Project aided by grant from South Downs National Park Authority
A row of small sticks in plastic tubes lines a quarter-mile of Mill Road between WWT Arundel Wetland Centre and the Black Rabbit pub. These are wooden ‘whips’ will transform into a vibrant hedgerow over the next five ears. This hedgerow will link up woodland features along the road to the grounds of Arundel Wetland Centre, acting as a wildlife corridor for dormice, birds and insects.
Volunteers from the South Downs National Park Authority planted the ‘whips’ of hazel, hawthorn and blackthorn by hand alongside Wildfowl & Wetlands staff and volunteers. Additional whips were planted inside the reserve to supplement the dormouse habitat around Swan Lake and to create new hedgerow in other areas. These improvements are part of the Arun Riverlife Project currently underway at WWT Arundel Wetland Centre.
When he designed WWT Arundel Wetland Centre, Sir Peter Scott’s original vision was for visitors in the main gallery to look out over Swan Lake and be able see across the landscape all the way to the South Downs. The Arun Riverlife Project at the wetland centre seeks to restore some of this inspired outlook. The proposed project design reflects the riverscape of the Arun Valley, undertaking the re-landscaping of Swan Lake.
Preparations for the Arun Riverlife project began in January when the larger fish were removed from Swan Lake. This fishing had to be done under license in winter so the fish did not overheat during transport. Tree cutting around Swan Lake began in February. This work was licensed by Natural England with strict procedures in place to protect the dormouse population onsite at WWT Arundel.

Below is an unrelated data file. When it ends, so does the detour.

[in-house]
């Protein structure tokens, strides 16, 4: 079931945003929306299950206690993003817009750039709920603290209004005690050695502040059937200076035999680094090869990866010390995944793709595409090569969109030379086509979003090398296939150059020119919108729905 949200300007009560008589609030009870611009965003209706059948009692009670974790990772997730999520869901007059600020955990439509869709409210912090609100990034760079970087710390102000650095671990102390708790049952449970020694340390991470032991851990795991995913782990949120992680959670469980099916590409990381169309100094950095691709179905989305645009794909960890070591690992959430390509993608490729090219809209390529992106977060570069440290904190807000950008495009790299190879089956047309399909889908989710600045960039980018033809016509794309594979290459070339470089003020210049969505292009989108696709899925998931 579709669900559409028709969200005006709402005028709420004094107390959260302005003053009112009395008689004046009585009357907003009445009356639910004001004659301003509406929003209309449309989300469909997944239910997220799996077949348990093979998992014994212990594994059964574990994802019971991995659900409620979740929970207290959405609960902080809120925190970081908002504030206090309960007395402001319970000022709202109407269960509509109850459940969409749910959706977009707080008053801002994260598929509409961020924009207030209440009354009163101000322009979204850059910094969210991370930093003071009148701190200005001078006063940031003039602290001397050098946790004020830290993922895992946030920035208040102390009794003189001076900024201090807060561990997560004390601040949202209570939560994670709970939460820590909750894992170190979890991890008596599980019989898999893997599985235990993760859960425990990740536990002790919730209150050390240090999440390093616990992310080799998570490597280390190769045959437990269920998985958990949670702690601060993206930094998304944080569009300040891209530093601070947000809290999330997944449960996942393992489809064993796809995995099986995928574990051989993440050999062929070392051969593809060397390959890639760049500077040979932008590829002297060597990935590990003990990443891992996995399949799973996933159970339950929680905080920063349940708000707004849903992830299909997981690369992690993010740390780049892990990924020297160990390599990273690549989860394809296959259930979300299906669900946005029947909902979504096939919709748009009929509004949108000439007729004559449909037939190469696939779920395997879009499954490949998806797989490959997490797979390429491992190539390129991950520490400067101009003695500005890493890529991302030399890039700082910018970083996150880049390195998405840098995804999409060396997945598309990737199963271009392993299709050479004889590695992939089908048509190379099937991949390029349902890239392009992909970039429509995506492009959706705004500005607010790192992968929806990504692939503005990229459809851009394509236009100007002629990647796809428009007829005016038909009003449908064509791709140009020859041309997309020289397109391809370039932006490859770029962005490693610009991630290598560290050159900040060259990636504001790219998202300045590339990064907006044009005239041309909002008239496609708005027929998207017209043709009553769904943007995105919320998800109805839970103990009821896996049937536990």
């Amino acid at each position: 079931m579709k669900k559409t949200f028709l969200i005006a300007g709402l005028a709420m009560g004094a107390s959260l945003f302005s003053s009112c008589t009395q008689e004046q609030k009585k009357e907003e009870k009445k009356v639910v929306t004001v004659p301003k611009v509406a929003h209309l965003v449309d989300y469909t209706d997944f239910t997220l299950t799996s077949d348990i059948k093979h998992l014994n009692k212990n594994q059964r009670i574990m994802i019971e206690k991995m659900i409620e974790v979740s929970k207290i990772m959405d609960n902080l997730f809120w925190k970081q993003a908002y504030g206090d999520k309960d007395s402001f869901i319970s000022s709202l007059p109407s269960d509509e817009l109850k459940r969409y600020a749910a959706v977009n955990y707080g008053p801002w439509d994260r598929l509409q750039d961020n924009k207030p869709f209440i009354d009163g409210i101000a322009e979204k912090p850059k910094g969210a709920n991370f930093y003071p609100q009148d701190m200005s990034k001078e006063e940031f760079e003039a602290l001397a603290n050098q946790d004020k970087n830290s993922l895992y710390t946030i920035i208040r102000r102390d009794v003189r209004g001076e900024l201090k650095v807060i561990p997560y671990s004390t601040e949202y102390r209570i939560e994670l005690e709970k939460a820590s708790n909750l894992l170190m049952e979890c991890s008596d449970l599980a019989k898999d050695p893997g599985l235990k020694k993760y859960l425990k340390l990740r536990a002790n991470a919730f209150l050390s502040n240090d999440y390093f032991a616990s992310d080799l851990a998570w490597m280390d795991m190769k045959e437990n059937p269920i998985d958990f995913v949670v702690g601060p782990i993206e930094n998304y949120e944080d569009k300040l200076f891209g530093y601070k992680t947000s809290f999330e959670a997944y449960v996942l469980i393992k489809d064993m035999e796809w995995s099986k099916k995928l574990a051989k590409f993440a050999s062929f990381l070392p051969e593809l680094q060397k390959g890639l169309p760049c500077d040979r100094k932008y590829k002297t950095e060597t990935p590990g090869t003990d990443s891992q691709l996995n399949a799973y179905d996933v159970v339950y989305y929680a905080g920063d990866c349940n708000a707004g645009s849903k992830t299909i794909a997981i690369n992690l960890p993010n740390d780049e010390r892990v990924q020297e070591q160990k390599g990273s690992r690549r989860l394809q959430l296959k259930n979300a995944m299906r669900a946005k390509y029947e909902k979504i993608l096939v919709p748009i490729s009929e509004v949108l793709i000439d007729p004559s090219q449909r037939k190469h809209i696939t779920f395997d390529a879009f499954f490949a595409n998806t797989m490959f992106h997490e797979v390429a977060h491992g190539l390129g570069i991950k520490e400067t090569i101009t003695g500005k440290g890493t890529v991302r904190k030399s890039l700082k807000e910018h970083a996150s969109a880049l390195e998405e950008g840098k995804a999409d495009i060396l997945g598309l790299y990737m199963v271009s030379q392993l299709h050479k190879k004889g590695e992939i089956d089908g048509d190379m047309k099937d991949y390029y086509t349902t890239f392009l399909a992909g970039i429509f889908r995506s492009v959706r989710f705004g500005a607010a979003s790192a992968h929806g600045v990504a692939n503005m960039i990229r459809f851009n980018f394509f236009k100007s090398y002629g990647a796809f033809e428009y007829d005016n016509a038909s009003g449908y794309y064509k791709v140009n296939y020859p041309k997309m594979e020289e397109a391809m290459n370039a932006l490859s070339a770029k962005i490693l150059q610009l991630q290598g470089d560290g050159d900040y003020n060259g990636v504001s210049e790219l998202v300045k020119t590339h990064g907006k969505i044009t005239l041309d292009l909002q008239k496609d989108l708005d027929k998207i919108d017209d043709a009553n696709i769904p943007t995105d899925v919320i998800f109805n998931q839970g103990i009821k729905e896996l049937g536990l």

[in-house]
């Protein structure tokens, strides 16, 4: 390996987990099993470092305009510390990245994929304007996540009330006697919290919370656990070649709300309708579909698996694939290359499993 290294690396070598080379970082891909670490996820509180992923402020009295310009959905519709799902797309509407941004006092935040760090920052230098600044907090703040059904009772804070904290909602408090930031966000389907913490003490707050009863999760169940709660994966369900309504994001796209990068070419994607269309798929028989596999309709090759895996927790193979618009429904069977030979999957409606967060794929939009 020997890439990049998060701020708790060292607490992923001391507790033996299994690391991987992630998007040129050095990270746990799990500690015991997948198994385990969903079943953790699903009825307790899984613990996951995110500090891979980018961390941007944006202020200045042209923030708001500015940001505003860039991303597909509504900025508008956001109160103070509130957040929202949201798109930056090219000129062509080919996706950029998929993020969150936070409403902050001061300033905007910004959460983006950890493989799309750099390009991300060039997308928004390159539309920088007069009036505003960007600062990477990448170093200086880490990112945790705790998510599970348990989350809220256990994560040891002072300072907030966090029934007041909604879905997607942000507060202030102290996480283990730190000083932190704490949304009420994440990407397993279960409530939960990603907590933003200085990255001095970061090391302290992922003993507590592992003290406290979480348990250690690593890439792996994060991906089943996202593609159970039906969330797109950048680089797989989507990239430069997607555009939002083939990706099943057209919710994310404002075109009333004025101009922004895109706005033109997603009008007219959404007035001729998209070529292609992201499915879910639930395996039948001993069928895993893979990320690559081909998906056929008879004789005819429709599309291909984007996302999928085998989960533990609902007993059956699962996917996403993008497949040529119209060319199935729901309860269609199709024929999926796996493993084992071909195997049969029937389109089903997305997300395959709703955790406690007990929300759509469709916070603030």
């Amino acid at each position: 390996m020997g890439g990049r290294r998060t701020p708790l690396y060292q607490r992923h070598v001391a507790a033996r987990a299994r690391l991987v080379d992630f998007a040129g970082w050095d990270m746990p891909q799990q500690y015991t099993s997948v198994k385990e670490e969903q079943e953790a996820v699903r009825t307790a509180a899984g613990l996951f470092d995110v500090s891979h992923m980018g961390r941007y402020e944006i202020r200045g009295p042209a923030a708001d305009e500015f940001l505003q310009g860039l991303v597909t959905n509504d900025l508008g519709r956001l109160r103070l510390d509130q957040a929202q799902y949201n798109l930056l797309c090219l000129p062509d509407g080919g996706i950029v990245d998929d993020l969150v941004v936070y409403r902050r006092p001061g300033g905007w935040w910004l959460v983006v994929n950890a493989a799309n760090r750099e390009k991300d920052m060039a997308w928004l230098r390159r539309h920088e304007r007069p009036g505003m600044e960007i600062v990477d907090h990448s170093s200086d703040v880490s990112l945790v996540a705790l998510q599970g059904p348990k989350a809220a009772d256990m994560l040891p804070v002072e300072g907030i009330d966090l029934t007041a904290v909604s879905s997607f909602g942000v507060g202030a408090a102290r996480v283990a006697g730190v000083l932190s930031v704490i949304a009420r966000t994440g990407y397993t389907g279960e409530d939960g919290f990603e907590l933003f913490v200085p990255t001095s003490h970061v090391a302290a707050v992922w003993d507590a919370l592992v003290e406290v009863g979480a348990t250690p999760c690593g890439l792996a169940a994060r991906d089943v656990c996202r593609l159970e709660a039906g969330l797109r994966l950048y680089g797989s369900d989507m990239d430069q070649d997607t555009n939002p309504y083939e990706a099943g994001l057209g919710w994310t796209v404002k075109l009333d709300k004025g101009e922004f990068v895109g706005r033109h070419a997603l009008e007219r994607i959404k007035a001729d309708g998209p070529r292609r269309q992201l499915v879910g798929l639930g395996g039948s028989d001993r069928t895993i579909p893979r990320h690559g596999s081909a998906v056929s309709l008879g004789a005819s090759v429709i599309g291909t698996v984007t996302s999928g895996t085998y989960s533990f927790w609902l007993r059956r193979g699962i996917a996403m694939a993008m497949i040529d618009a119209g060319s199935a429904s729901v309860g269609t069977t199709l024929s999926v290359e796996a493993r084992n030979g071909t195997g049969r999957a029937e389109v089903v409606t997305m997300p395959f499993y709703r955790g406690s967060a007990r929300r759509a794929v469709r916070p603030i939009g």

Trees obstructing the views to the South Downs were reduced. The remaining landscape will now be redesigned to give the impression that the River Arun flows up to the windows of the centre. Shorter scrub around the lake was preserved as dormouse habitat and new hedgerow has been planted here to fill in any gaps.
The de-silting and re-landscaping of the lake is planned to start later this year, once full funding has been raised, with completion in Summer of 2013. The new view from the gallery will showcase five different types of wetlands found along the river valley. Two small shingled islands will represent eroded river banks and provide nesting spots for common terns. A border of reeds along the water’s edge will provide cover for wading birds. Wet fen and wet grassland will offer a variety of habitat for different species. Improved water quality and phragmites reeds on the lake will also attract the water voles in the area.
An artificial kingfisher nesting bank with a rendered artificial front panel dotted with clay pipes backed with infill for nesting burrows will be included in the redesign. This will make for fantastic views of the Kingfishers on the lake all year around.